Released 03/10/2017 by Saucony Originals ($120) for Saucony Select DTC with 600 pairs available. The following interview and additional prototype images can be found on the Saucony blog.
Saucony Originals: How long have you been designing for Saucony? Give us a little on your background in design.
Moira Cunningham: I started at Saucony in May of 2014, so it's been a little under three years. I came here out of graduate school where I studied Integrated Product Design, which included a bit of design, engineering, and marketing. Before that, I majored in Architecture, which is where I learned most of the design fundamentals that I rely on at Saucony. It's interesting how architecture has affected my design language and style event when applied to footwear -- I tend to generate lines that could be duplicated using a French curve. So, even if it looks organic, I probably drew a curve by radiusing segmented lines. I tend to process my creativity mathematically, and I attribute that to my educational background and the way I dissect my thoughts.
SO: When you first were assigned the Bricks shoe, where did you look for inspiration?
MC: The Bricks shoe is a continuation of the "Boston Homecoming" design theme for Originals in 2017, as we wanted to highlight Saucony's' hometown. Boston has architectural elements that define its character and distinguish it from any other American city, which is why the team believed this would be an interesting story. It's an old New England city with a lot of history, and I found myself inspired by the buildings at Harvard and Faneuil Hall, the Freedom Trail, to name a few -- there is plenty of inspiration here. Our architecture preserves and tells the story of Boston and its role in American history, and we wanted to represent and celebrate that with this project.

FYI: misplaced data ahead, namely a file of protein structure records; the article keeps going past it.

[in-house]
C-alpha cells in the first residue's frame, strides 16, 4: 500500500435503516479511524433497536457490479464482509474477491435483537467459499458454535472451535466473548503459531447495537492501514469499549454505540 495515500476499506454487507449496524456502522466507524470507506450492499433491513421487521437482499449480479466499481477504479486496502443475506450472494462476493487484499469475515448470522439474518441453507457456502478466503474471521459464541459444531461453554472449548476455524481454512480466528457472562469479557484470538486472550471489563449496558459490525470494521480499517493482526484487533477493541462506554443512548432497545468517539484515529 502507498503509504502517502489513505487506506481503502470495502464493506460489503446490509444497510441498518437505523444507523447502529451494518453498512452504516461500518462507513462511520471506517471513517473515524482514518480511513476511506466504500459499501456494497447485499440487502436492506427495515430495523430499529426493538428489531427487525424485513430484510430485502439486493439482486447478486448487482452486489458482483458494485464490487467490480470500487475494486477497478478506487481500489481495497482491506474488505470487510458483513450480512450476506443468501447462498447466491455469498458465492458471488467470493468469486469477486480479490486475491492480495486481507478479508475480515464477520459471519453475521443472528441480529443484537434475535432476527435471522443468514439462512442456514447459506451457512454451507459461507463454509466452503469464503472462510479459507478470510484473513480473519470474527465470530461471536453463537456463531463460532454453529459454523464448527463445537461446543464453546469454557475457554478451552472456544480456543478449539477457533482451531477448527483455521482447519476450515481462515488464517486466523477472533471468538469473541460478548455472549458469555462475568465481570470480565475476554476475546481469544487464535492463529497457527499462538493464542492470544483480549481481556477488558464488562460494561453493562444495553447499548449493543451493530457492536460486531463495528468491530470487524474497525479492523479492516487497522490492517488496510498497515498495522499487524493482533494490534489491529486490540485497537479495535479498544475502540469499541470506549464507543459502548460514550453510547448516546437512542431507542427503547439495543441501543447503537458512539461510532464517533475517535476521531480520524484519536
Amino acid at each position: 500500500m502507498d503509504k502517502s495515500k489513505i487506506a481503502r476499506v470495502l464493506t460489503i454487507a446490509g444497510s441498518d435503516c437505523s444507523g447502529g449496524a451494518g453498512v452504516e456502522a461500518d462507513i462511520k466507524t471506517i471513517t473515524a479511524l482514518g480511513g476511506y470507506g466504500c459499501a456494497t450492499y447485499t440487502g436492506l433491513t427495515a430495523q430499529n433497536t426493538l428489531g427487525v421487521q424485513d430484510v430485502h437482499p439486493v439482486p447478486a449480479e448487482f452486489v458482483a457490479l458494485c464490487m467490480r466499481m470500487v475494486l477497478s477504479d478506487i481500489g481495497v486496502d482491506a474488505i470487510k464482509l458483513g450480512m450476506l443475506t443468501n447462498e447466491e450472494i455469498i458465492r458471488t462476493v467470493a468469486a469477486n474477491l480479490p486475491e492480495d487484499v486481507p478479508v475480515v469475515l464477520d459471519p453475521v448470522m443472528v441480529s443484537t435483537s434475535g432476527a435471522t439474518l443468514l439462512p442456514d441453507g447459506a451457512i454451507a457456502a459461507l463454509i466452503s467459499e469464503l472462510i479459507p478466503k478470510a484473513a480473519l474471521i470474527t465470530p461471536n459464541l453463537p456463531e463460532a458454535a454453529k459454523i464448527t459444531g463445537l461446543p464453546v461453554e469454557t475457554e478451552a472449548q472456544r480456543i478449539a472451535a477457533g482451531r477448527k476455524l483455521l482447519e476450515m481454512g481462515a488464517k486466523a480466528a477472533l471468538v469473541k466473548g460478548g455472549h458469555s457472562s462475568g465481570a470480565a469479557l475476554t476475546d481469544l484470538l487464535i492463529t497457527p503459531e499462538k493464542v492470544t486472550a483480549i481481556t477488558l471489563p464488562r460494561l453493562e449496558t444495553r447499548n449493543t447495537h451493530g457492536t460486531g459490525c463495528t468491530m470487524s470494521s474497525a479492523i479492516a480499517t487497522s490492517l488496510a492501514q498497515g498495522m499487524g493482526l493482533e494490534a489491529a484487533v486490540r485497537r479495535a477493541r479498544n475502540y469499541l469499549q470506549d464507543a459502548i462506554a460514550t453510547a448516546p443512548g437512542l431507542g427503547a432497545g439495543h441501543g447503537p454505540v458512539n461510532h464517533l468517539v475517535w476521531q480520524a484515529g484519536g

SO: How did you go about conceptualizing the "Bricks" theme without making the design/material combination too literal?
MC: I think what defines bricks, more than color or shape, is their tactility. When you're working with materials that differ from the material(s) you're trying to emulate, the most important thing to consider is texture. I experimented with a few different "bricks" executions to try to capture their tactile quality, including debossed and laser etched leathers. Additionally, I worked with textile patterns that might relate to laid-brick patterns, including traditional offset stacked rows and chevron. Ultimately, the team found that the etched leather created a texture that compared most to the hand feel and visual tactility of bricks.
SO: What details did you incorporate that make this shoe stand out?
MC: I think my favorite element on the shoe is the tongue medallion, inspired by the Freedom Trail markers that denote the 17 historical sites located along the trail. It was fun, again, to try to duplicate the appearance and tactility of these marker plates using leather. I decided to play with the Saucony Originals logo to conform to the circular design, and found a burnished leather to create the illusion of tarnished metal. The debossing mimics the relief of the plaque. It's a detail that I'm excited to point out, because while it visually polishes the overall design, it is also relevant to the theme and inspiration for the project.
SO: How many sample rounds did you go through before confirming your final design?
MC: Because there were a few executions in the works, as the team wanted to best capture the quality of bricks, this project took about three rounds. We also experimented with a few different silhouettes to see which might work best with the materials and processes that were ultimately selected. In the end, we believe we've landed on the best and cleanest execution for the shoe to capture the essence of bricks and the season's Bostonian theme.